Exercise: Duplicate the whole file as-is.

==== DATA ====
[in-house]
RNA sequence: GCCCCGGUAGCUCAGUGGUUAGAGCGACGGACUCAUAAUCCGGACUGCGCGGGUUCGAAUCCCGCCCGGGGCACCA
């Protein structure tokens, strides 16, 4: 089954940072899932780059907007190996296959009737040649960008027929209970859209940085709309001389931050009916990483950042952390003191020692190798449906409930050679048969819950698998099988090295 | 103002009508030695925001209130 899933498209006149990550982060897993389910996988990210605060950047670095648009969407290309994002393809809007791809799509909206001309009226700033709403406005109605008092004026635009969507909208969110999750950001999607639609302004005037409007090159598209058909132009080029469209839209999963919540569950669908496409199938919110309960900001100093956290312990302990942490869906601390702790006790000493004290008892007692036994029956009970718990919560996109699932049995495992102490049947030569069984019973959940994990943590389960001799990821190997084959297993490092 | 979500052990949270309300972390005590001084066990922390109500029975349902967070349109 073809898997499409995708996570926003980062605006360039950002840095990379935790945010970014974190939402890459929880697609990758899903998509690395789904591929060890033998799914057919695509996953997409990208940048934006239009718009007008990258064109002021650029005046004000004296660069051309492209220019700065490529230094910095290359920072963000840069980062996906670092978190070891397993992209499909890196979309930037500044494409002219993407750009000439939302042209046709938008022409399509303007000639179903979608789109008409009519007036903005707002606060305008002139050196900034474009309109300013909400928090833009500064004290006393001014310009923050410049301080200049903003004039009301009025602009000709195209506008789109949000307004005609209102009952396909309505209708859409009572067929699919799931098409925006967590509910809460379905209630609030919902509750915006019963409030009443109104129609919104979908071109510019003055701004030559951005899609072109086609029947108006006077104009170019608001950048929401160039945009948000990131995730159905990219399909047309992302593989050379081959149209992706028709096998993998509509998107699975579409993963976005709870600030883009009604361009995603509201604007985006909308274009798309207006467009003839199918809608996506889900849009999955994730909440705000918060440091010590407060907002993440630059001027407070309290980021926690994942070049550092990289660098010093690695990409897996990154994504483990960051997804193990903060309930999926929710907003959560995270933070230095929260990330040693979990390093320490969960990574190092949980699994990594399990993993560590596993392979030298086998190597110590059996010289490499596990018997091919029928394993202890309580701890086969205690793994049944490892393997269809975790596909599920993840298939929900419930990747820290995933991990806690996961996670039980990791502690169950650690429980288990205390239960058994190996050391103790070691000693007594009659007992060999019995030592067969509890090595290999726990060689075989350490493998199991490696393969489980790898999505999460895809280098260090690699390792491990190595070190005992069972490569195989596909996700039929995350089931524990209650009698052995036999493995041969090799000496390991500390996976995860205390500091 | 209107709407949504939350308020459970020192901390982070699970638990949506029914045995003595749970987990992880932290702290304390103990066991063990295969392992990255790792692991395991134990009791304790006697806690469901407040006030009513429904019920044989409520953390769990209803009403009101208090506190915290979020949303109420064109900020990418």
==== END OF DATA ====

[in-house]
RNA sequence: GCCCCGGUAGCUCAGUGGUUAGAGCGACGGACUCAUAAUCCGGACUGCGCGGGUUCGAAUCCCGCCCGGGGCACCA
């Protein structure tokens, strides 16, 4: 089954940072899932780059907007190996296959009737040649960008027929209970859209940085709309001389931050009916990483950042952390003191020692190798449906409930050679048969819950698998099988090295 | 103002009508030695925001209130 899933498209006149990550982060897993389910996988990210605060950047670095648009969407290309994002393809809007791809799509909206001309009226700033709403406005109605008092004026635009969507909208969110999750950001999607639609302004005037409007090159598209058909132009080029469209839209999963919540569950669908496409199938919110309960900001100093956290312990302990942490869906601390702790006790000493004290008892007692036994029956009970718990919560996109699932049995495992102490049947030569069984019973959940994990943590389960001799990821190997084959297993490092 | 979500052990949270309300972390005590001084066990922390109500029975349902967070349109 073809898997499409995708996570926003980062605006360039950002840095990379935790945010970014974190939402890459929880697609990758899903998509690395789904591929060890033998799914057919695509996953997409990208940048934006239009718009007008990258064109002021650029005046004000004296660069051309492209220019700065490529230094910095290359920072963000840069980062996906670092978190070891397993992209499909890196979309930037500044494409002219993407750009000439939302042209046709938008022409399509303007000639179903979608789109008409009519007036903005707002606060305008002139050196900034474009309109300013909400928090833009500064004290006393001014310009923050410049301080200049903003004039009301009025602009000709195209506008789109949000307004005609209102009952396909309505209708859409009572067929699919799931098409925006967590509910809460379905209630609030919902509750915006019963409030009443109104129609919104979908071109510019003055701004030559951005899609072109086609029947108006006077104009170019608001950048929401160039945009948000990131995730159905990219399909047309992302593989050379081959149209992706028709096998993998509509998107699975579409993963976005709870600030883009009604361009995603509201604007985006909308274009798309207006467009003839199918809608996506889900849009999955994730909440705000918060440091010590407060907002993440630059001027407070309290980021926690994942070049550092990289660098010093690695990409897996990154994504483990960051997804193990903060309930999926929710907003959560995270933070230095929260990330040693979990390093320490969960990574190092949980699994990594399990993993560590596993392979030298086998190597110590059996010289490499596990018997091919029928394993202890309580701890086969205690793994049944490892393997269809975790596909599920993840298939929900419930990747820290995933991990806690996961996670039980990791502690169950650690429980288990205390239960058994190996050391103790070691000693007594009659007992060999019995030592067969509890090595290999726990060689075989350490493998199991490696393969489980790898999505999460895809280098260090690699390792491990190595070190005992069972490569195989596909996700039929995350089931524990209650009698052995036999493995041969090799000496390991500390996976995860205390500091 | 209107709407949504939350308020459970020192901390982070699970638990949506029914045995003595749970987990992880932290702290304390103990066991063990295969392992990255790792692991395991134990009791304790006697806690469901407040006030009513429904019920044989409520953390769990209803009403009101208090506190915290979020949303109420064109900020990418």